Does infrastructure stimulate total factor productivity? A dynamic heterogeneous panel analysis for Indian manufacturing industries
Rupika Khanna and
The Quarterly Review of Economics and Finance, 2021, vol. 79, issue C, 59-73
In the standard literature, empirical assessments of the productivity effects of infrastructure are marked by contradictory results with little robustness. In this context, this paper tests the effects of public infrastructure on the total factor productivity (TFP) of Indian manufacturing industries. We utilize a new productivity database on Indian manufacturing for the period 1980–2012, as well as a range of infrastructure measures, for empirical analysis. Based on a bootstrap based test, preliminary evidence is found for cointegration between infrastructure and TFP of various manufacturing sectors. Next, the productivity effects of infrastructure are estimated using a cross-sectionally augmented pooled mean group estimator, where we control for sectoral dependence, endogeneity and heterogenous effects of infrastructure across various sectors. Overall, the results of the analysis confirm the presence of a positive and sizeable effect of infrastructure on manufacturing productivity. We find wide disparities in the productivity effects of different types of infrastructure such as road, rail, energy, port and telecommunication. Specifically, the results show that 1 percent increase in the aggregate infrastructure stock results in productivity growth by 0.16 percent. Policy recommendations are made on the basis of these findings.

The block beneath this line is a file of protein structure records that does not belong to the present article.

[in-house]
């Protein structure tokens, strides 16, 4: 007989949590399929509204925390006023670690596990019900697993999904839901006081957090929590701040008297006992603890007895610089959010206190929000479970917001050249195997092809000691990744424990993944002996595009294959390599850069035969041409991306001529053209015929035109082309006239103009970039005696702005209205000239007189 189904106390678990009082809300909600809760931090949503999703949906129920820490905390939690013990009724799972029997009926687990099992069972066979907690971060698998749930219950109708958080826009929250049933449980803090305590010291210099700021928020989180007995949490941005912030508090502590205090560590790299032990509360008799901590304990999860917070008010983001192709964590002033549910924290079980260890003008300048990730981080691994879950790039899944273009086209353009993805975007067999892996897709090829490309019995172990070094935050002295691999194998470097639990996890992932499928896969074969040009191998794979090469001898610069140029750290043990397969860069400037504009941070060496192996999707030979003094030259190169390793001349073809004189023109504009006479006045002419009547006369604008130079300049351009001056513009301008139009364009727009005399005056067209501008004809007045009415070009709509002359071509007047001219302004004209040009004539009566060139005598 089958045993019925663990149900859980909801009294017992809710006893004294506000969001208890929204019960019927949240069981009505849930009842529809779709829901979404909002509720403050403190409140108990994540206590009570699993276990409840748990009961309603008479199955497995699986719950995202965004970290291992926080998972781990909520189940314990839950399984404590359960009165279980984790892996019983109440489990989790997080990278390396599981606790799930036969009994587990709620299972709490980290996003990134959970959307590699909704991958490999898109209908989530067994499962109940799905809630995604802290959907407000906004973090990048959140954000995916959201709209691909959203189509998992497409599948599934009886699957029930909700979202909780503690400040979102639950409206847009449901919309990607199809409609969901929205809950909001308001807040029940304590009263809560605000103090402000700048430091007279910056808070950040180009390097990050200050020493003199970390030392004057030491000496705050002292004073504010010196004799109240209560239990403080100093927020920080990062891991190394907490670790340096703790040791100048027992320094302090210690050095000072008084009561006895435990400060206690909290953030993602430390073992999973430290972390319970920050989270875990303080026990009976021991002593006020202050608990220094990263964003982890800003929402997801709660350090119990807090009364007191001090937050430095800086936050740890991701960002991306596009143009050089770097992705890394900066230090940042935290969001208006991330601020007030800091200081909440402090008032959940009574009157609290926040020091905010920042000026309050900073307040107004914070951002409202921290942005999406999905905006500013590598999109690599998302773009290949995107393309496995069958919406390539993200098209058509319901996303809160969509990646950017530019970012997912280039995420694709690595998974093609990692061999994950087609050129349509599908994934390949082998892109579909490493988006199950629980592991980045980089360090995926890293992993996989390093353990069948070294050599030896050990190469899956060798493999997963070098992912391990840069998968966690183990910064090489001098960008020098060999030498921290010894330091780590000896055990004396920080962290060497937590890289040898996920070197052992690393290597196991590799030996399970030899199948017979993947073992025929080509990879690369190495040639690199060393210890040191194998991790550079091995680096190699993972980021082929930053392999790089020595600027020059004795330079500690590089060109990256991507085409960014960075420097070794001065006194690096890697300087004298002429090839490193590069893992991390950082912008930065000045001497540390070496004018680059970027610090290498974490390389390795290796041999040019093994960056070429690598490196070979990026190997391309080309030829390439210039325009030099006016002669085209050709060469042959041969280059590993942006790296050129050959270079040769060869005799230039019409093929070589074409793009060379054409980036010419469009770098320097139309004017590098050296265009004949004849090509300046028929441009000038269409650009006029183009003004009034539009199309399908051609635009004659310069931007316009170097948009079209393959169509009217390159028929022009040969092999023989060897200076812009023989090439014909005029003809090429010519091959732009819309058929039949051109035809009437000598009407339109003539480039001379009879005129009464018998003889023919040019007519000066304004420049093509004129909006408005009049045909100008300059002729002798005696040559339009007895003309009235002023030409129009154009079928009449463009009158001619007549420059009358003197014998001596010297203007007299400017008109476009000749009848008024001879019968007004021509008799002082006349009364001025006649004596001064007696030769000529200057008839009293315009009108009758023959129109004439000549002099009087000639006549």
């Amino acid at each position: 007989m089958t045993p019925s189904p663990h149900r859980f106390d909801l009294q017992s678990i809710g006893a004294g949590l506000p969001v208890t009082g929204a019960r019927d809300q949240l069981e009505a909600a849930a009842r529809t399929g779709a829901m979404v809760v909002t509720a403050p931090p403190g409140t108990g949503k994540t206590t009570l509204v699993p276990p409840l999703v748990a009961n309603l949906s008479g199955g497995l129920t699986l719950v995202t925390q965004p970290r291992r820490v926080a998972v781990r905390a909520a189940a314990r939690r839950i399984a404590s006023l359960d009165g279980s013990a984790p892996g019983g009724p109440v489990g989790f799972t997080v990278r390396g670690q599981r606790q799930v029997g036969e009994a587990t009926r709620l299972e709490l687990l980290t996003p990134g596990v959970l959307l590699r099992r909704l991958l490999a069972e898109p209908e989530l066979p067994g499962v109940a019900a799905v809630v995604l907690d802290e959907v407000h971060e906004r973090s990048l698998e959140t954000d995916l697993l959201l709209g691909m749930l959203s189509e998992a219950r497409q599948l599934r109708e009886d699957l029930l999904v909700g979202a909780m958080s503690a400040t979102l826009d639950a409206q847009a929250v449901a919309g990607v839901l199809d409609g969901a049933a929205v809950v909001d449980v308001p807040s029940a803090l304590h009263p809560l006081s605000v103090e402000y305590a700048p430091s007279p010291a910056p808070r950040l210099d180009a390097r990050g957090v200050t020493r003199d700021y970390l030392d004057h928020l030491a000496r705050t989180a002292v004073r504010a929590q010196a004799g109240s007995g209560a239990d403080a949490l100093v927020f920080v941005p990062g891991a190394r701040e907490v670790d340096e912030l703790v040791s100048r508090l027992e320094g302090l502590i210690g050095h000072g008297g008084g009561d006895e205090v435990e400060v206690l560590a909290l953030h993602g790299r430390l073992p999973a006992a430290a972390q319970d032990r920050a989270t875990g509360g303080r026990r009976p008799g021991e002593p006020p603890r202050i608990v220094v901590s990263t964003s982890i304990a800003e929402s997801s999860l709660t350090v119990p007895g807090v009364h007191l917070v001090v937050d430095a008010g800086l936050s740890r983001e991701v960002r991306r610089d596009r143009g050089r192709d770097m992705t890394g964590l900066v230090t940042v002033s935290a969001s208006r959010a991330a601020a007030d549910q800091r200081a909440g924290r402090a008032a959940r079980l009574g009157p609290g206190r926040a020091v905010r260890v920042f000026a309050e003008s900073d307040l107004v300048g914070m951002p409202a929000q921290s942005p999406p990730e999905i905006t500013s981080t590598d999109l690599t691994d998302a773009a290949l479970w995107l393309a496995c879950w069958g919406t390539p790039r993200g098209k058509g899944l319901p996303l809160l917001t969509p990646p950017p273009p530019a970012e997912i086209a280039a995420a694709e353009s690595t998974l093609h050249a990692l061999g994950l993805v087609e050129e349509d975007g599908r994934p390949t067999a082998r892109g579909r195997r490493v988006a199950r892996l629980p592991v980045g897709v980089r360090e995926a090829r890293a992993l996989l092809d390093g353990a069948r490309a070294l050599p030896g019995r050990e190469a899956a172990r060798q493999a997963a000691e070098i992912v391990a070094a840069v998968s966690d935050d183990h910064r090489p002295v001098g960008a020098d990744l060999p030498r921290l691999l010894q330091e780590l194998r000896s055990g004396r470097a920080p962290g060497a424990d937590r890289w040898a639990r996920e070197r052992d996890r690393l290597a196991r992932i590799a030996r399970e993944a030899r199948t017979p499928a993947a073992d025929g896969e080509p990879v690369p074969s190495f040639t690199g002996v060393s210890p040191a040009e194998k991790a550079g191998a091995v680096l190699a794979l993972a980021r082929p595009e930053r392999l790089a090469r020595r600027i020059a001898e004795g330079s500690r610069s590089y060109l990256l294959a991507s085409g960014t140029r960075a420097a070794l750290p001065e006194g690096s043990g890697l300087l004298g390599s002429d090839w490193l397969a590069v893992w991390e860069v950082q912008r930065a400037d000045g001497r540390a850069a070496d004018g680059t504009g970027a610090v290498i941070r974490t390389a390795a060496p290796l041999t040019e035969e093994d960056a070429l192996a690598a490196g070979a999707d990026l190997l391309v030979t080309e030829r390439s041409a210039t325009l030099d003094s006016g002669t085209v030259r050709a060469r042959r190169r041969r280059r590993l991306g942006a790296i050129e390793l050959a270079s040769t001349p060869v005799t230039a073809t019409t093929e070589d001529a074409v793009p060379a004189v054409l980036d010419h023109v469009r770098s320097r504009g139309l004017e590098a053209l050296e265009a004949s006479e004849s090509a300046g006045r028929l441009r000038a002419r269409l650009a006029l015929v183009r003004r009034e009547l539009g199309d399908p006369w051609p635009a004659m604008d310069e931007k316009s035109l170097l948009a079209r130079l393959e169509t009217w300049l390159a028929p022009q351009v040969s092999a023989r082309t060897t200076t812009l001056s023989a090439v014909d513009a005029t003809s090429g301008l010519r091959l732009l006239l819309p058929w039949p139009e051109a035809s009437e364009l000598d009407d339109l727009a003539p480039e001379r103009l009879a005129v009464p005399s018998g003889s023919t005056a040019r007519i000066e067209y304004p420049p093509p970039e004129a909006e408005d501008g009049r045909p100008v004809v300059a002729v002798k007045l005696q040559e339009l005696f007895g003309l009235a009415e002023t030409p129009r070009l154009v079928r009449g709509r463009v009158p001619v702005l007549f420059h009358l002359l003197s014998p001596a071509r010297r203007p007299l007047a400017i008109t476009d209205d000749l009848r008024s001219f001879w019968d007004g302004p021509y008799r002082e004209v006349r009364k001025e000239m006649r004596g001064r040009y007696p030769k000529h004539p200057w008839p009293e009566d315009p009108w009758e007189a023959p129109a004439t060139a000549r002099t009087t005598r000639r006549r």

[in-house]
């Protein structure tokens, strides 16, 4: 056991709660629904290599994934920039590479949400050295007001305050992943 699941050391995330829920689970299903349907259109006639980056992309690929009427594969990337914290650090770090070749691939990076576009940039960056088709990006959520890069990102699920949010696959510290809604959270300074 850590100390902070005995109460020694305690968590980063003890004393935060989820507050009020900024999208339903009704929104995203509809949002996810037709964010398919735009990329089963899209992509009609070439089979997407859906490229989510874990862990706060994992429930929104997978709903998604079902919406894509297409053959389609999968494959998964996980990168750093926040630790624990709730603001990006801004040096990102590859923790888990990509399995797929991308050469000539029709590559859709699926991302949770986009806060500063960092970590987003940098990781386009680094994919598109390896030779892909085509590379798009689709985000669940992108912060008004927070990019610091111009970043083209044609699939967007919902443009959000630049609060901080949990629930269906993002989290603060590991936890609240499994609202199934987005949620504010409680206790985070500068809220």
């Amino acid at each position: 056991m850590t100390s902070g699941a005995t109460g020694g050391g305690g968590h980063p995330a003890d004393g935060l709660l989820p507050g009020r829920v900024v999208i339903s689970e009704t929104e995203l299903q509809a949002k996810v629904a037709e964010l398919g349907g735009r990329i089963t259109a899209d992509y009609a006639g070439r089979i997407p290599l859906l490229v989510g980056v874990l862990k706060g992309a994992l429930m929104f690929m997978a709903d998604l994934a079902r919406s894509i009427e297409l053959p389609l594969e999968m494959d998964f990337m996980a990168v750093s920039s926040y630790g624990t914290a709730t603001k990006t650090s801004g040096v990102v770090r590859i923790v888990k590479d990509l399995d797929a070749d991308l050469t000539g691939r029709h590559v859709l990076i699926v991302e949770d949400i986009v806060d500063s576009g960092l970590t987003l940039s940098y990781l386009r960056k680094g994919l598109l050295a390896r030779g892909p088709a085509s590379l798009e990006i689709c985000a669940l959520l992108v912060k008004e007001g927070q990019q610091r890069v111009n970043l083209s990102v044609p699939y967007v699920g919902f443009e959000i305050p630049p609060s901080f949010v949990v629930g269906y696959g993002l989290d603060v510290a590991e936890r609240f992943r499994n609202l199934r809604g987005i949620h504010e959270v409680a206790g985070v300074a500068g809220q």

Keywords: manufacturing; total factor productivity; infrastructure; endogeneity; CPMG; sectoral dependencies (search for similar items in EconPapers)
JEL-codes: C33 C38 D24 L60 (search for similar items in EconPapers)
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Persistent link: https://EconPapers.repec.org/RePEc:eee:quaeco:v:79:y:2021:i:c:p:59-73
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